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Buddhist Foundation helps those evacuated and stranded in Kelowna

Students were bused to Vancouver
(Mamas for Mamas/Submitted)

When the growing Grouse Complex wildfire threatened Kelowna’s UBC Okanagan, the campus was evacuated but many students had nowhere to go and no way to travel.

Initially, buses transported evacuated students from their on-campus dorms to Prospera Place in Kelowna. Some students stayed in the evacuation centre, with hundreds of other people who had nowhere to go. Other students were able to bunk with friends who lived off-campus and had not been evacuated.


Storytime: UBCO students were evacuated from campus on Friday Aug. 18, when the Kelowna wildfire spread. The campus has since been downgraded to evacuation alert but exams and classes have been postponed. Without a car, the airport shut down and busses cancelled, many students were stuck until the Buddhist Tzu Chi foundation provided a shuttle bus to bring people to vancouver. More at

♬ original sound - Kelowna Capital News

Leaving Kelowna became increasingly difficult for people without a vehicle, stranding travellers and students.

The Kelowna International Airport grounded all flights because of the heavy smoke and to free up airspace for BC Wildfire Service helicopters and planes to douse the flames.

Additionally, bus routes were cancelled for travellers east and west of Kelowna.

After hearing of the stranded students and travellers the Buddhist Tzu Chi Foundation out of Vancouver stepped up. The organization strives to remove barriers to education and aims to help those in need, no matter the circumstance.

The Tzi Chi Foundation loaded up a shuttle bus with blankets, pillows and essentials for those who had been displaced by the wildfires in the Central Okanagan and left for Kelowna to help those who had been stranded without family nearby.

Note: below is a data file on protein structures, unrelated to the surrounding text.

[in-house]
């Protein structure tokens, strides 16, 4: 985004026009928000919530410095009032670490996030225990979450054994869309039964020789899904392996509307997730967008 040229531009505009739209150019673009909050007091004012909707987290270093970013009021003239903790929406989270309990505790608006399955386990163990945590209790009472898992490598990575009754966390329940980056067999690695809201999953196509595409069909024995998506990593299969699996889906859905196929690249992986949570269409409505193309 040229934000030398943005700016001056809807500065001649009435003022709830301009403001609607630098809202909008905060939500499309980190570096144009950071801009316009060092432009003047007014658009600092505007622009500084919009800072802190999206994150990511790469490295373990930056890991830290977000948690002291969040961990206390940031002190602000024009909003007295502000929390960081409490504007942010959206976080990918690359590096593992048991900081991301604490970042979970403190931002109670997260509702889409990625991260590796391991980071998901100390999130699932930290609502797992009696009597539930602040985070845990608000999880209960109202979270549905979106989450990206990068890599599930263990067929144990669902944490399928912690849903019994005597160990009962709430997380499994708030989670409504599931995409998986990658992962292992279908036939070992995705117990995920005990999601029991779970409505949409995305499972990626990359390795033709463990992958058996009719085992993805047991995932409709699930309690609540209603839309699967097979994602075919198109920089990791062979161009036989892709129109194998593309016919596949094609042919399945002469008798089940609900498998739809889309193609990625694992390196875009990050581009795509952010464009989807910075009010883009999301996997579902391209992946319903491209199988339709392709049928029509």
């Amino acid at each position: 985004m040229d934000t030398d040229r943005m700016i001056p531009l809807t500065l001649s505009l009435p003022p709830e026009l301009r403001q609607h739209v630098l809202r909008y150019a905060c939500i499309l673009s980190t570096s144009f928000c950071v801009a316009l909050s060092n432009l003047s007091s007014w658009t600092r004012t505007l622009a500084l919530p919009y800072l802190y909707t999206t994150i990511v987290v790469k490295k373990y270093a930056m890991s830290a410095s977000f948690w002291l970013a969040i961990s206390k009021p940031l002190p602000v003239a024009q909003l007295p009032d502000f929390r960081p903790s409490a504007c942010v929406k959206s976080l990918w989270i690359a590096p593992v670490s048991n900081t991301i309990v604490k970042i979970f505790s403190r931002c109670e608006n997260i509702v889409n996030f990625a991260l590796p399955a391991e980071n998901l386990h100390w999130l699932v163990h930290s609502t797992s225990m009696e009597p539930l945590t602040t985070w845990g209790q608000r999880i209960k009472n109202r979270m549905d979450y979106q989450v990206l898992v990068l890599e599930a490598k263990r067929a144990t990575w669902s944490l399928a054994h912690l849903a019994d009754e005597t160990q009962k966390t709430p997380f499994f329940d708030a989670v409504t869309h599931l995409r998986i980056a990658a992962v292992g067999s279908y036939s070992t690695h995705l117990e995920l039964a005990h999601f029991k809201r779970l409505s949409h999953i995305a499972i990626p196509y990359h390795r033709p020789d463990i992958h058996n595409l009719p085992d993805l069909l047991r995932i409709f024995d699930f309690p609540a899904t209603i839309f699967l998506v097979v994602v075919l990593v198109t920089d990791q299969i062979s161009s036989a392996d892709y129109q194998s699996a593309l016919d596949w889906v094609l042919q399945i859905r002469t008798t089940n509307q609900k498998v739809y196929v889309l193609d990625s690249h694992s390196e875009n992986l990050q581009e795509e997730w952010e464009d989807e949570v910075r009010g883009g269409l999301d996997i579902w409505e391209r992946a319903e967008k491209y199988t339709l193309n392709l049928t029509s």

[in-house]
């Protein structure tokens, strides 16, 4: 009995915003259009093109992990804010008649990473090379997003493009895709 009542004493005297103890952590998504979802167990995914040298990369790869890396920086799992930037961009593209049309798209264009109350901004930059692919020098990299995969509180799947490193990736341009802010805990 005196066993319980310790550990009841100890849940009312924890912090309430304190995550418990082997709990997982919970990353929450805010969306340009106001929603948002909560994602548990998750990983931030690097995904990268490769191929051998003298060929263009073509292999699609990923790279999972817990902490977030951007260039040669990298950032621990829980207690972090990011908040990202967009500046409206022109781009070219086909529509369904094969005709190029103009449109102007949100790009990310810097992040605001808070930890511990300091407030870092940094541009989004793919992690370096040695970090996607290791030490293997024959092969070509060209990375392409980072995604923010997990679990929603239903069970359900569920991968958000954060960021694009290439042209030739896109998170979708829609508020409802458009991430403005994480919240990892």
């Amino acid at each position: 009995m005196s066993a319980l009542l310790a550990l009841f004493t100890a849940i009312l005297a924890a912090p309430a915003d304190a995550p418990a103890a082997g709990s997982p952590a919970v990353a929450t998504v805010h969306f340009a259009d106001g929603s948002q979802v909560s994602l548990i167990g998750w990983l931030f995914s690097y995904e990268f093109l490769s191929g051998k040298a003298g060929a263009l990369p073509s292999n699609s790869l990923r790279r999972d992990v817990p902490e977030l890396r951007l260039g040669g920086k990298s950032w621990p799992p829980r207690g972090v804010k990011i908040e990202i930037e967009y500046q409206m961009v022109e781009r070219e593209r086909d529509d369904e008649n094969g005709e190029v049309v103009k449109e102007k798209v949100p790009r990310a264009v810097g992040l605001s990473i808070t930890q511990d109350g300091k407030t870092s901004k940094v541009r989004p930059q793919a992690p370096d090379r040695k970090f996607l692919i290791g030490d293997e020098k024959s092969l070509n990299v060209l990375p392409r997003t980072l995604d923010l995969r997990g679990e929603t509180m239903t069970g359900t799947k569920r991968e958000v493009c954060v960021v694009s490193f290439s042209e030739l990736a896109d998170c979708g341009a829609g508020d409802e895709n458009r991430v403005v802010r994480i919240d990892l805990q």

@kelownacapnews The Tzu Chi Foundation sent a shuttle full of donations to Kelowna to help people stuck in the city without a car get to Vancouver #goodvibes #wildfire ♬ You’re Gonna Go Far - Noah Kahan

The donations were delivered to Mamas for Mamas, a charity in Kelowna that has stepped up amidst the crisis to aid those who have been impacted by the fires.

Capital News spoke with some international students who would be flying home after reaching Vancouver while they waited for the shuttle.

One student from Egypt said that her parents had been incredibly stressed by the news of the fires and felt helpless, unable to help their daughter leave the city. Thanks to the Tzi Chi Foundation, she will be able to stay with friends and family before flying home to Egypt.

Another student, from Columbia will be flying home for a few weeks after arriving in Vancouver. He said that he was living in a state of limbo after being evacuated with classes cancelled but nowhere to go, before the Foundation organized a shuttle.

Despite the chaos of the wildfires, people have come together in many ways to help each other in their time of need.


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Jacqueline Gelineau

About the Author: Jacqueline Gelineau

I'm a reporter in the beginning stages of my career. I joined the team at Capital News in November 2021...
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